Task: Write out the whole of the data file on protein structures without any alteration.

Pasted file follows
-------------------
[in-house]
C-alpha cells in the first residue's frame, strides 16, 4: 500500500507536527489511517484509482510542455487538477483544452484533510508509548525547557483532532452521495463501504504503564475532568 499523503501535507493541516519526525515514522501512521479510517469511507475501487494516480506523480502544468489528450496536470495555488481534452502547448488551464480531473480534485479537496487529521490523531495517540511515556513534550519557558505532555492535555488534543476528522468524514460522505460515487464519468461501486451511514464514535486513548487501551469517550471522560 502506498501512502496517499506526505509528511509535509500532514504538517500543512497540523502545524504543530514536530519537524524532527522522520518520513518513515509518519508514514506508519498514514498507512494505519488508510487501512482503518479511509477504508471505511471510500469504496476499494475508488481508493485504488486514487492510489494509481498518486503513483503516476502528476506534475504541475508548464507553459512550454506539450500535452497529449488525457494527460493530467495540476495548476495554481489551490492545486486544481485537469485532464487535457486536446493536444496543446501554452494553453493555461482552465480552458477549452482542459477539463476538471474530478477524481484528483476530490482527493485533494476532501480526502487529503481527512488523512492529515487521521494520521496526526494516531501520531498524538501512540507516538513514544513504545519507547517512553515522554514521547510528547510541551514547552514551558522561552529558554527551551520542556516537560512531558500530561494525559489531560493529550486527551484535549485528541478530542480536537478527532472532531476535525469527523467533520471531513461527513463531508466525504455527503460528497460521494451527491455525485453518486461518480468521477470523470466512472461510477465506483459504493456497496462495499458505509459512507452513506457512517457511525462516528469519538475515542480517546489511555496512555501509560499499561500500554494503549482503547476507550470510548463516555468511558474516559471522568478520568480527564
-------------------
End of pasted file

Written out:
[in-house]
C-alpha cells in the first residue's frame, strides 16, 4: 500500500507536527489511517484509482510542455487538477483544452484533510508509548525547557483532532452521495463501504504503564475532568 499523503501535507493541516519526525515514522501512521479510517469511507475501487494516480506523480502544468489528450496536470495555488481534452502547448488551464480531473480534485479537496487529521490523531495517540511515556513534550519557558505532555492535555488534543476528522468524514460522505460515487464519468461501486451511514464514535486513548487501551469517550471522560 502506498501512502496517499506526505509528511509535509500532514504538517500543512497540523502545524504543530514536530519537524524532527522522520518520513518513515509518519508514514506508519498514514498507512494505519488508510487501512482503518479511509477504508471505511471510500469504496476499494475508488481508493485504488486514487492510489494509481498518486503513483503516476502528476506534475504541475508548464507553459512550454506539450500535452497529449488525457494527460493530467495540476495548476495554481489551490492545486486544481485537469485532464487535457486536446493536444496543446501554452494553453493555461482552465480552458477549452482542459477539463476538471474530478477524481484528483476530490482527493485533494476532501480526502487529503481527512488523512492529515487521521494520521496526526494516531501520531498524538501512540507516538513514544513504545519507547517512553515522554514521547510528547510541551514547552514551558522561552529558554527551551520542556516537560512531558500530561494525559489531560493529550486527551484535549485528541478530542480536537478527532472532531476535525469527523467533520471531513461527513463531508466525504455527503460528497460521494451527491455525485453518486461518480468521477470523470466512472461510477465506483459504493456497496462495499458505509459512507452513506457512517457511525462516528469519538475515542480517546489511555496512555501509560499499561500500554494503549482503547476507550470510548463516555468511558474516559471522568478520568480527564